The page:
Monday, February 21, 2011

10 Keys To Unique Portraits

No matter what type of photography you like, at one point or another, you’ll find yourself shooting a portrait.
Text & Photography By Tom Bol Published in Shooting
10 Keys To Unique Portraits
No matter what type of photography you like, at one point or another, you’ll find yourself shooting a portrait. I know landscape photographers who swore they would never shoot a portrait in their career, and one week later they were shooting a portrait. Weddings, graduations, holidays or a day at the zoo all present great opportunities to photograph people.

Even professional portrait photographers sometimes struggle to create interesting portraits. We’ve all seen the cliché snapshots and boring group shots suffering from static, stiff poses. Creating compelling portraits takes a combination of relevant location, interesting light and good rapport with your subject.

I like to think outside the box for my portraits. What pose or unique location can I put my subject in to spice things up? What lighting will be interesting? No more 45º big softboxes on my subject—how about using hard-edged lights at sharp, flaring angles?

In the end, you need to accomplish your creative goals. This might be photographing a business executive at his desk, clean and simple. But shooting other portraits, you’ll have more flexibility to experiment. The next time you’re planning a shoot, try one of these ideas to add some new life to your portraits.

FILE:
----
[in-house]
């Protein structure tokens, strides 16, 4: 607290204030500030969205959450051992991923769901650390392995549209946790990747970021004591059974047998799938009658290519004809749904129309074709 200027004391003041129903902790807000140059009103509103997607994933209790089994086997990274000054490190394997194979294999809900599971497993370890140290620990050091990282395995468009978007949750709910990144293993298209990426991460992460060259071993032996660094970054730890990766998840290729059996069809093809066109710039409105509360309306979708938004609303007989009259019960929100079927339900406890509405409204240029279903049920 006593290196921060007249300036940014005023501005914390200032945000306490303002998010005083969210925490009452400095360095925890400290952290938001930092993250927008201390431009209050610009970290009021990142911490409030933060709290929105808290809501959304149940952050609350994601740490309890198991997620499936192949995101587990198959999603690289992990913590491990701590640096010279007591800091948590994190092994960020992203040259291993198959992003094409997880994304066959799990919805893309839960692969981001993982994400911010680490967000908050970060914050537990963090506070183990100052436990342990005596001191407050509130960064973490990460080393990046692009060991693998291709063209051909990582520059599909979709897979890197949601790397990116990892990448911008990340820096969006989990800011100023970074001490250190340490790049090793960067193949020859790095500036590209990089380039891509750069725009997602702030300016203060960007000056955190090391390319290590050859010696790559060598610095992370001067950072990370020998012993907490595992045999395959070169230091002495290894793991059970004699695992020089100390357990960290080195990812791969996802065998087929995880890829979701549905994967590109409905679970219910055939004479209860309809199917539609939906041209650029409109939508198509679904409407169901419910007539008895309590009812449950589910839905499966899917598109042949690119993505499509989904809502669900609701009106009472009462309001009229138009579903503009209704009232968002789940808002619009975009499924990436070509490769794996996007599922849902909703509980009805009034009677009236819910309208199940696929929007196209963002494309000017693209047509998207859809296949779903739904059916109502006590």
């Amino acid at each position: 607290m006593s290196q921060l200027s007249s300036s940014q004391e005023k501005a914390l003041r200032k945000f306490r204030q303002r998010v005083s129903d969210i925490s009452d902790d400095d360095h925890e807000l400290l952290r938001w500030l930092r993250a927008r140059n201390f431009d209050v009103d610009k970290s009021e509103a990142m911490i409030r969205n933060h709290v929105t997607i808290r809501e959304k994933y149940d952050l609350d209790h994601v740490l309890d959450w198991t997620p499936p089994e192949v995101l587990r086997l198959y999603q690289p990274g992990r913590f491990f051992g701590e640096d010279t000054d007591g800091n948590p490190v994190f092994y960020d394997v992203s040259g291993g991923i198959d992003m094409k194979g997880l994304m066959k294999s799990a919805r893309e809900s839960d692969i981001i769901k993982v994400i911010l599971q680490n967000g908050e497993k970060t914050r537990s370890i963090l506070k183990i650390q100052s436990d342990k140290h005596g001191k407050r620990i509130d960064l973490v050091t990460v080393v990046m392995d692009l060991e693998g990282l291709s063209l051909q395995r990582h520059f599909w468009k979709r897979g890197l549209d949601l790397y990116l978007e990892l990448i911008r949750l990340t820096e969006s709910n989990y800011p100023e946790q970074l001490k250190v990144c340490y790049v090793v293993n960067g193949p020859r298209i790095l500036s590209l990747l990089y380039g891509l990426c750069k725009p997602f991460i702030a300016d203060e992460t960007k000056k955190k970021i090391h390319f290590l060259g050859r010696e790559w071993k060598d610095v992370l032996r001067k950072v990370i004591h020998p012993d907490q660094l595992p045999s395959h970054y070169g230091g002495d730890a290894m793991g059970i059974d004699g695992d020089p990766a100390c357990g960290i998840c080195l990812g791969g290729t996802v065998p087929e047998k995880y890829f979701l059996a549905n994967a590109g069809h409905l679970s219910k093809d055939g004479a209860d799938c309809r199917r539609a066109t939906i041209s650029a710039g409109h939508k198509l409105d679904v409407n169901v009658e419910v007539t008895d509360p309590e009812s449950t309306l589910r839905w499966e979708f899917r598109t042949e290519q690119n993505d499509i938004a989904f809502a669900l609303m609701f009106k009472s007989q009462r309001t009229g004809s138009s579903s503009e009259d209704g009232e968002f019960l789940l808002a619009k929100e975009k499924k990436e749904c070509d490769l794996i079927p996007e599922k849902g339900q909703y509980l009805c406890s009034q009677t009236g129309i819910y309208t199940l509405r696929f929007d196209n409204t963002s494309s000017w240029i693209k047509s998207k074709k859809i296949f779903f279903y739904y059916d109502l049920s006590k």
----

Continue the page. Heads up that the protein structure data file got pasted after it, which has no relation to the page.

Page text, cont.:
1. Find A Dark Alley
Almost every town has an alley. If you live in a big city, your choices will be numerous. In my town, we have three or four dramatic alleys for photography. What makes a good alley? Narrow walls, interesting brick work, street lamps and gritty textures all make alleys a great place for a portrait.

Working in a narrow space provides a lot of surfaces for flash to rake across, adding depth and drama to your shot. Try putting a flash right behind your subject aimed at his head. This flash will spill onto the alley walls beside him, creating a dramatic look.

2. Get In The Water
This is bound to make your subject think you’ve gone off the deep end (no pun intended). For subjects like kayakers, swimmers and surfers, water is an obvious location for a portrait. But try convincing a CEO or wedding couple that this is a good idea. Putting people in water, whether it’s a small pool or the ocean, often strips away all pretense and brings out a very primal reaction in your subject.

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